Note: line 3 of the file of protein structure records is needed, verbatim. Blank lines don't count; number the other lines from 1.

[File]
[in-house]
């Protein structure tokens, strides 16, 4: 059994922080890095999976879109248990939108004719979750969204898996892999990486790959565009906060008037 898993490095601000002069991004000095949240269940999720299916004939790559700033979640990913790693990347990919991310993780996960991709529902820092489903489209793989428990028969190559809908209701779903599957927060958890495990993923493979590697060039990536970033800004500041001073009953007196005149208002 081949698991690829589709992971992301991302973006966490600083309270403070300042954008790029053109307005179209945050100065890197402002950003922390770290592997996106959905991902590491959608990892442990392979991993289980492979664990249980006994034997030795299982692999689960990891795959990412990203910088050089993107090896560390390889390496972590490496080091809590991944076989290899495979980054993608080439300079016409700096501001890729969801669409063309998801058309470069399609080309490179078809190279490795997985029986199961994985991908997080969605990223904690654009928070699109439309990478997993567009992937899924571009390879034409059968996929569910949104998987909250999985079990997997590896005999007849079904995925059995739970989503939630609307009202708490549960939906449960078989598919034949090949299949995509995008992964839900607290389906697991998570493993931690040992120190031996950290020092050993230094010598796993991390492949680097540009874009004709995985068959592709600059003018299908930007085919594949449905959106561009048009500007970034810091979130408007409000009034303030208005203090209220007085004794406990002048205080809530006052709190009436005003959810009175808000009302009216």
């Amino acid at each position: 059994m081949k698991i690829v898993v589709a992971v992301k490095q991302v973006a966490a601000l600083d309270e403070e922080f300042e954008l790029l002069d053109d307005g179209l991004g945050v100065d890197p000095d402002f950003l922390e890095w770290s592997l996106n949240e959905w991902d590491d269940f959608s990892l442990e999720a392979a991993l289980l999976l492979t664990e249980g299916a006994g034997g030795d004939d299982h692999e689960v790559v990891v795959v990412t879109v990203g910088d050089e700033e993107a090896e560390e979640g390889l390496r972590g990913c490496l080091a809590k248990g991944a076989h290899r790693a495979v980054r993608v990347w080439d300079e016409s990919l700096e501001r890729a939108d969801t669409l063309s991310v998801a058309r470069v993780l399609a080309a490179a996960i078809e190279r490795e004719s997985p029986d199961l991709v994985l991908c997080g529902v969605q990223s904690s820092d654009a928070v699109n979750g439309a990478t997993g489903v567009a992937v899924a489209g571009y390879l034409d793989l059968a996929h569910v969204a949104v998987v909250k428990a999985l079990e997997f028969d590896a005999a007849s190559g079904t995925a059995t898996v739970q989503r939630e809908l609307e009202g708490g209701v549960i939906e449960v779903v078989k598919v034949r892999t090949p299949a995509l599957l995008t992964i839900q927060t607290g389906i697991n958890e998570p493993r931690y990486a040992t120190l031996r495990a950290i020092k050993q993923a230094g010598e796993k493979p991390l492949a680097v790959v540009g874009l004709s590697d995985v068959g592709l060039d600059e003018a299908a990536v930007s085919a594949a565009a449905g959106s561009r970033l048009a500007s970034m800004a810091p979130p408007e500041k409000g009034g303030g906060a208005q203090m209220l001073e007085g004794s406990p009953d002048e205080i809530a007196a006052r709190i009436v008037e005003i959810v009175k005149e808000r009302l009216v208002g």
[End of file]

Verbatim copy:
């Amino acid at each position: 059994m081949k698991i690829v898993v589709a992971v992301k490095q991302v973006a966490a601000l600083d309270e403070e922080f300042e954008l790029l002069d053109d307005g179209l991004g945050v100065d890197p000095d402002f950003l922390e890095w770290s592997l996106n949240e959905w991902d590491d269940f959608s990892l442990e999720a392979a991993l289980l999976l492979t664990e249980g299916a006994g034997g030795d004939d299982h692999e689960v790559v990891v795959v990412t879109v990203g910088d050089e700033e993107a090896e560390e979640g390889l390496r972590g990913c490496l080091a809590k248990g991944a076989h290899r790693a495979v980054r993608v990347w080439d300079e016409s990919l700096e501001r890729a939108d969801t669409l063309s991310v998801a058309r470069v993780l399609a080309a490179a996960i078809e190279r490795e004719s997985p029986d199961l991709v994985l991908c997080g529902v969605q990223s904690s820092d654009a928070v699109n979750g439309a990478t997993g489903v567009a992937v899924a489209g571009y390879l034409d793989l059968a996929h569910v969204a949104v998987v909250k428990a999985l079990e997997f028969d590896a005999a007849s190559g079904t995925a059995t898996v739970q989503r939630e809908l609307e009202g708490g209701v549960i939906e449960v779903v078989k598919v034949r892999t090949p299949a995509l599957l995008t992964i839900q927060t607290g389906i697991n958890e998570p493993r931690y990486a040992t120190l031996r495990a950290i020092k050993q993923a230094g010598e796993k493979p991390l492949a680097v790959v540009g874009l004709s590697d995985v068959g592709l060039d600059e003018a299908a990536v930007s085919a594949a565009a449905g959106s561009r970033l048009a500007s970034m800004a810091p979130p408007e500041k409000g009034g303030g906060a208005q203090m209220l001073e007085g004794s406990p009953d002048e205080i809530a007196a006052r709190i009436v008037e005003i959810v009175k005149e808000r009302l009216v208002g």